The characteristics and pathological features of nodal involvement for all 388 patients (130 women, 258 men; mean age 69 years, range 35–86) are listed in Table 1. Median tumor size was 3.0 cm, and the median SUVmax of the primary tumor was 3.9.
Positive HMLNs were found in 19.6% (76/388) of the patients. All evaluating indicators of integrated FDG‐PET/CT examination are listed in Table 2. The sensitivity, specificity, positive predictive value (PPV), negative predictive value (NPV), and accuracy of integrated FDG‐PET/CT in detecting HMLN metastases were 47.4% (36/76), 91% (284/312), 56.3% (36/64), 87.7% (284/324), and 82.5% (320/388), respectively. The ROC curve based on the SUVmax of HMLN status is shown in Figure Figure1.1. The SUVmax of nodes had an area under the curve of 0.797 (95% CI 0.740–0.853) with a cut‐off SUVmax of 1.7. If nodal uptake with SUVmax > 1.7 was interpreted as positive, the sensitivity, specificity, PPV, NPV, and accuracy of integrated FDG‐PET/CT were 80.3% (61/76), 59.9% (187/312), 32.8% (61/186), 92.6% (187/202), and 63.9% (248/388), respectively.
The incidence of occult HMLN metastasis in this study was 12.3% (40/324). Table 3 summarizes the results of univariate analysis for factors associated with HMLN metastasis in 324 integrated FDG‐PET/CT‐negative patients. Factors significantly associated with HMLN metastasis were: tumor location (central; P = 0.037), SUVmax of tumor (>3.9; P = 0.007), histological type (adenocarcinoma; P = 0.001), and tumor size (>3 cm; P = 0.002). Multivariate risk‐factor analysis identified the SUVmax of the tumor (>3.9), histological type (adenocarcinoma), and tumor size (>3 cm) as risk factors for false‐negative HMLN metastasis (Table 4).
A total of 64 patients who had an HMLN SUVmax of > 2.5 were diagnosed as positive cases by integrated FDG‐PET/CT. Postoperatively, 28 patients were confirmed as false positive. Univariate analysis indicated history of lung disease (P < 0.001) and tumor location (central; P = 0.021) as risk factors for false‐positive uptake. Risk factors that were significantly associated with false‐positive uptake on multivariate analysis were history of lung disease (P = 0.006) and tumor location (central; P = 0.025). Some of these results are shown in Tables 5 and 6.
18F‐Fluorodeoxyglucose positron emission tomography is widely used for the staging of NSCLC and provides a promising optimization tool for LN staging.18 Originally, integrated FDG‐PET/CT provided useful information about HMLN metastases in NSCLC; however, microscopic LN metastases are barely detectable.
In this study, as in a previous study, a traditional value of 2.5 for SUVmax was chosen.19 HMLNs with SUVmax > 2.5 were, thus, considered positive.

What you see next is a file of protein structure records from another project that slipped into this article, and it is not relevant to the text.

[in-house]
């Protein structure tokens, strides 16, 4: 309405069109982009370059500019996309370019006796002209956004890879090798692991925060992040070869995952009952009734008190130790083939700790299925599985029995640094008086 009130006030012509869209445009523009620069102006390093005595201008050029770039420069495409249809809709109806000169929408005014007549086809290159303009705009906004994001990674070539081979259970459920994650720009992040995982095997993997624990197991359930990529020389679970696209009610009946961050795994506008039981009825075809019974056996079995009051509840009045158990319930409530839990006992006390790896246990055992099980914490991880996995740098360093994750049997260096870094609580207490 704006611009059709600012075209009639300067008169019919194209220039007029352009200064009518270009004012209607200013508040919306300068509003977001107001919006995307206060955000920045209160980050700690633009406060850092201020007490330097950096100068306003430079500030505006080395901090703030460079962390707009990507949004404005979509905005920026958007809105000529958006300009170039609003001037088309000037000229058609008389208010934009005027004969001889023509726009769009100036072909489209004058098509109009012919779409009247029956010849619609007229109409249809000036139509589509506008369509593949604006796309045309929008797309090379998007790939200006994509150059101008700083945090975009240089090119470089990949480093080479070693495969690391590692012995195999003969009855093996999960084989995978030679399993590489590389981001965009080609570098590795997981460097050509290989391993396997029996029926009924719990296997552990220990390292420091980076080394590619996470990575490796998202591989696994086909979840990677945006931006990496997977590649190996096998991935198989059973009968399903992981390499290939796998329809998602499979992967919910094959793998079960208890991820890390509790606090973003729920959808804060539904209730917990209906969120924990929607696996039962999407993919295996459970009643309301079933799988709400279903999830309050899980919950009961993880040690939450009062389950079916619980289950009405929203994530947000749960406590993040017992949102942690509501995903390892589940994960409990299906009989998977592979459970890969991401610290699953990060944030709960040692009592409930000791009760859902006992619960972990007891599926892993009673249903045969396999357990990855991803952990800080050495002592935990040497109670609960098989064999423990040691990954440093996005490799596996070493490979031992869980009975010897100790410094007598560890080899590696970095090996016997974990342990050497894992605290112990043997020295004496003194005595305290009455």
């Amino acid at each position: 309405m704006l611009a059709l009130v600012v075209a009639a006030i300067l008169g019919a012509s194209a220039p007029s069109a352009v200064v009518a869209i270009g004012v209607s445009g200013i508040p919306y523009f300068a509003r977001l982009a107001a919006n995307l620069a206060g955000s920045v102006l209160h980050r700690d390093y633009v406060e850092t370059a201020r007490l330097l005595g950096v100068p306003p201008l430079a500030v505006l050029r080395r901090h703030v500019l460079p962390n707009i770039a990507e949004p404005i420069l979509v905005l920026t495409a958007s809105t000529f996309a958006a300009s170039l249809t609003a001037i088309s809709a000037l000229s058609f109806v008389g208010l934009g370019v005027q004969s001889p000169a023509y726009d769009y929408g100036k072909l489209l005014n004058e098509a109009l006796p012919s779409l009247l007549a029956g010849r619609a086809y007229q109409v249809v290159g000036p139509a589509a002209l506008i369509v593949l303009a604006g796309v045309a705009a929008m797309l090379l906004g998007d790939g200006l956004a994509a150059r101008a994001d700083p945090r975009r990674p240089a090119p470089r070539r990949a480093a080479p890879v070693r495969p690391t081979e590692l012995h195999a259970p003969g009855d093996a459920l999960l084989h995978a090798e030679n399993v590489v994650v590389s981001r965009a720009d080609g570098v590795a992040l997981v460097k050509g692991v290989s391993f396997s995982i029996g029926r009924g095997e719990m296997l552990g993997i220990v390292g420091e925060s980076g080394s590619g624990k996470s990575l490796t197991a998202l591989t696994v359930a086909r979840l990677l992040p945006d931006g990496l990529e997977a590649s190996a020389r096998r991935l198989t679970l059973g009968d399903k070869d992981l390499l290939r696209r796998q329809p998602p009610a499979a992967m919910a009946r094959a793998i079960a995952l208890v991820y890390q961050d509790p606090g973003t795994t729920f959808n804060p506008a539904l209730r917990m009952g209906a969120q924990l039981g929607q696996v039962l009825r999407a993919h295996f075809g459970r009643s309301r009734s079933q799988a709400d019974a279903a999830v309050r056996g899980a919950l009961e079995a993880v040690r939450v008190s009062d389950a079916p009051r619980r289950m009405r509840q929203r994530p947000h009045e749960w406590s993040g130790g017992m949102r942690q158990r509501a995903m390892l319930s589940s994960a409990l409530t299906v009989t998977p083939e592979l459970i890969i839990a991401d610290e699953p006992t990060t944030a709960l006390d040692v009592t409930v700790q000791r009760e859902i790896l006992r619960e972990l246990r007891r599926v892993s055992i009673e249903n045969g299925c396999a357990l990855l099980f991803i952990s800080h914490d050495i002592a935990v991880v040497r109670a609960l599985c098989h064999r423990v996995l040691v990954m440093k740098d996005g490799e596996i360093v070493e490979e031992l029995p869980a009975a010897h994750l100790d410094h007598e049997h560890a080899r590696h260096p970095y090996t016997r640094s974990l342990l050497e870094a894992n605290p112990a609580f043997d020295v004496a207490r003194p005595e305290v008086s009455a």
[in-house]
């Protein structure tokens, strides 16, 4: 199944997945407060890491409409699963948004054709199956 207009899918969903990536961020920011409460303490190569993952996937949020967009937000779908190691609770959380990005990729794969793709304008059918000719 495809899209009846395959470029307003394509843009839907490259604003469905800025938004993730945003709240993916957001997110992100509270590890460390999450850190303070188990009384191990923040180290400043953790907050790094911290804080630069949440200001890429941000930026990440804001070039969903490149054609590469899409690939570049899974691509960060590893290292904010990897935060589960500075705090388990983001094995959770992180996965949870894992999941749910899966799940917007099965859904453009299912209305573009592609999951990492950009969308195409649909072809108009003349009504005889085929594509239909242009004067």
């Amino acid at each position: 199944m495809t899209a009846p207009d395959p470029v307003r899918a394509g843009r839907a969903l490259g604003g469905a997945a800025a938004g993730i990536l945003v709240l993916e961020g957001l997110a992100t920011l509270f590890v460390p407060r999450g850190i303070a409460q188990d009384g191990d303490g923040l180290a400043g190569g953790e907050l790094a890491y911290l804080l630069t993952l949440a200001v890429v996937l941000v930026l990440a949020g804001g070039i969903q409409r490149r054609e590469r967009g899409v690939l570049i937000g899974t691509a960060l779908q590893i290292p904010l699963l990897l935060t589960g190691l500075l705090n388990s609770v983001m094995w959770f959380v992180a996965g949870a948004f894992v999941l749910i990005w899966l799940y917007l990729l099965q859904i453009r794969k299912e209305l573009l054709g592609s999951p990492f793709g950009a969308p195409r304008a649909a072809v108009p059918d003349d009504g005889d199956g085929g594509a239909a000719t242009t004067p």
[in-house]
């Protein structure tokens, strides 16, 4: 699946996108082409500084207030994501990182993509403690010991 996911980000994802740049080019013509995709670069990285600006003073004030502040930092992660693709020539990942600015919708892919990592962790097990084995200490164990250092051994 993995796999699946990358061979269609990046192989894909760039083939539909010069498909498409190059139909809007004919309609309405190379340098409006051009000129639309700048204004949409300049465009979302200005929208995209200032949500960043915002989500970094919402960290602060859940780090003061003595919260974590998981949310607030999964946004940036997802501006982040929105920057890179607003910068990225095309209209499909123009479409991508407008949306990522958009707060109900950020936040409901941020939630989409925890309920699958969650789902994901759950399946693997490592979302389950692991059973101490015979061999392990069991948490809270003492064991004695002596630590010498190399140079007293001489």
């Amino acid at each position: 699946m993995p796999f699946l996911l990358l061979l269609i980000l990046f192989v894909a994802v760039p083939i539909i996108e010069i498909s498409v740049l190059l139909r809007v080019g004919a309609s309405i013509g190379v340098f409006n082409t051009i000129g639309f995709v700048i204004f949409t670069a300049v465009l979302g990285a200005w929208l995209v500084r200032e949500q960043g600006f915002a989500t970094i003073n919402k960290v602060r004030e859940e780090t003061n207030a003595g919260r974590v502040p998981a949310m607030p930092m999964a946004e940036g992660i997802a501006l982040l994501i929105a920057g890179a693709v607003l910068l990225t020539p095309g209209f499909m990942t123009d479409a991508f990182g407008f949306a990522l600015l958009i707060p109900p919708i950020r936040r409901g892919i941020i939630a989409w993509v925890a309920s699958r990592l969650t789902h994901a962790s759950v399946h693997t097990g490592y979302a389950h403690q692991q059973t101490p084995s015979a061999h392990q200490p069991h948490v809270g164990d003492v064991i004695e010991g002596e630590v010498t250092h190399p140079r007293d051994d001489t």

In a meta‐analysis, the pooled sensitivity and specificity on a per‐patient analysis were 71.9% and 89.8%, respectively.8 This suggested PET/CT had more specificity but less sensitivity for LN staging.
We performed the present study to evaluate the sensitivity and specificity of integrated FDG‐PET/CT. The false‐negatives and false‐positives accounted for 12.3% (40/324) and 43.8% (28/64) of patients, respectively. Integrated FDG‐PET/CT provides somewhat unsatisfactory sensitivity (47.4%), specificity (91%), and accuracy (82.5%) for nodal staging of NSCLC.
In order to maximize the accuracy of integrated FDG‐PET/CT, ROC curve analysis was performed. The curve identified an optimal cut‐off SUVmax value of 1.7, which maximized the sensitivity and specificity and, consequently, the accuracy. When a SUVmax of 1.7 or greater is used to label any LN as positive and less than 1.7 as negative on integrated FDG‐PET/CT, the sensitivity of all patients is 80.3% at the expense of specificity. On ROC curve analysis, it is obvious that increasing the cut‐off value of SUVmax increases specificity at the expense of sensitivity.
Occult lymph node metastasis was detected in 40 of the 324 patients (12.3%) in the present study; thus, NPV was 87.7%. This finding is consistent with comparable studies. In some reported studies, not all patients underwent systematic LN dissection, which may have resulted in an underestimation of the true prevalence of occult nodal disease.20, 21 A study by Gomez‐Caro et al. reported a 32% prevalence of occult nodal disease.22 In a study by Park et al., the frequency of nodal upstaging in patients with cT1N0M0 NSCLC by PET/CT was 14.3%.20 The frequencies of N1 and N2 involvement were 9.5% and 4.8%, respectively. Veeramachaneni et al. reported a 10% prevalence of occult nodal disease (N1 disease, n = 6; N2 disease, n = 5) for clinical N0 by PET/CT.21 Casiraghi et al. reported a 13% rate of occult nodal metastasis.23 Li et al. reported a 9% rate of occult nodal metastasis in Chinese NSCLC N0 patients.24